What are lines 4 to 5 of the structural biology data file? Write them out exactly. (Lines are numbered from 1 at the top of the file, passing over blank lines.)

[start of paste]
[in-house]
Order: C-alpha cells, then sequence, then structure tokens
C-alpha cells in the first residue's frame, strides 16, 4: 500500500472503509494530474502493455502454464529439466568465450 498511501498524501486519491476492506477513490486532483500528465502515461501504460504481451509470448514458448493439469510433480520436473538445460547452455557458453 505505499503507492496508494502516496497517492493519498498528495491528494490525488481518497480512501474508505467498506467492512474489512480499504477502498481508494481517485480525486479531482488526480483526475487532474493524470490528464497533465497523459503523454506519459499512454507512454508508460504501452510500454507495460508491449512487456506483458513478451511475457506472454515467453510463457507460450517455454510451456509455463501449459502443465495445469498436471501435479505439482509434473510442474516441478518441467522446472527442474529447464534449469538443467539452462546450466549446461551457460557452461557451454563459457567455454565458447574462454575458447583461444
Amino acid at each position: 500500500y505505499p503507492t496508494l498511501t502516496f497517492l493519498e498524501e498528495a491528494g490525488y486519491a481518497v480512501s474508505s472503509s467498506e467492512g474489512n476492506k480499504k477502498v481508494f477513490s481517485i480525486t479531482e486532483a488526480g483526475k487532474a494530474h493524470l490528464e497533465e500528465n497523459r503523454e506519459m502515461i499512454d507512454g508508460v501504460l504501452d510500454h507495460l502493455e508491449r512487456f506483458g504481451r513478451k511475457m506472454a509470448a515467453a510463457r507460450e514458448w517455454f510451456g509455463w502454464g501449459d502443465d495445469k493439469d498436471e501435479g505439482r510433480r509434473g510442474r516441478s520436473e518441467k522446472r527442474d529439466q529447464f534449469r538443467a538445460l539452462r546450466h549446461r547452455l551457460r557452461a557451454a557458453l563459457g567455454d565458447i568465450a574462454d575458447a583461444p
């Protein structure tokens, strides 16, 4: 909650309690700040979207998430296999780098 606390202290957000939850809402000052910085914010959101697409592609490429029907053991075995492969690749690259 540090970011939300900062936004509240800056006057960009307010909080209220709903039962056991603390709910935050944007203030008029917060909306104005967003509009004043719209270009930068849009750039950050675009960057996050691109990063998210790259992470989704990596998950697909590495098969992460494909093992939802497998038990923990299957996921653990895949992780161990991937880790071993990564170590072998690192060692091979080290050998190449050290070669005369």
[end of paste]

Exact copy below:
Amino acid at each position: 500500500y505505499p503507492t496508494l498511501t502516496f497517492l493519498e498524501e498528495a491528494g490525488y486519491a481518497v480512501s474508505s472503509s467498506e467492512g474489512n476492506k480499504k477502498v481508494f477513490s481517485i480525486t479531482e486532483a488526480g483526475k487532474a494530474h493524470l490528464e497533465e500528465n497523459r503523454e506519459m502515461i499512454d507512454g508508460v501504460l504501452d510500454h507495460l502493455e508491449r512487456f506483458g504481451r513478451k511475457m506472454a509470448a515467453a510463457r507460450e514458448w517455454f510451456g509455463w502454464g501449459d502443465d495445469k493439469d498436471e501435479g505439482r510433480r509434473g510442474r516441478s520436473e518441467k522446472r527442474d529439466q529447464f534449469r538443467a538445460l539452462r546450466h549446461r547452455l551457460r557452461a557451454a557458453l563459457g567455454d565458447i568465450a574462454d575458447a583461444p
């Protein structure tokens, strides 16, 4: 909650309690700040979207998430296999780098 606390202290957000939850809402000052910085914010959101697409592609490429029907053991075995492969690749690259 540090970011939300900062936004509240800056006057960009307010909080209220709903039962056991603390709910935050944007203030008029917060909306104005967003509009004043719209270009930068849009750039950050675009960057996050691109990063998210790259992470989704990596998950697909590495098969992460494909093992939802497998038990923990299957996921653990895949992780161990991937880790071993990564170590072998690192060692091979080290050998190449050290070669005369």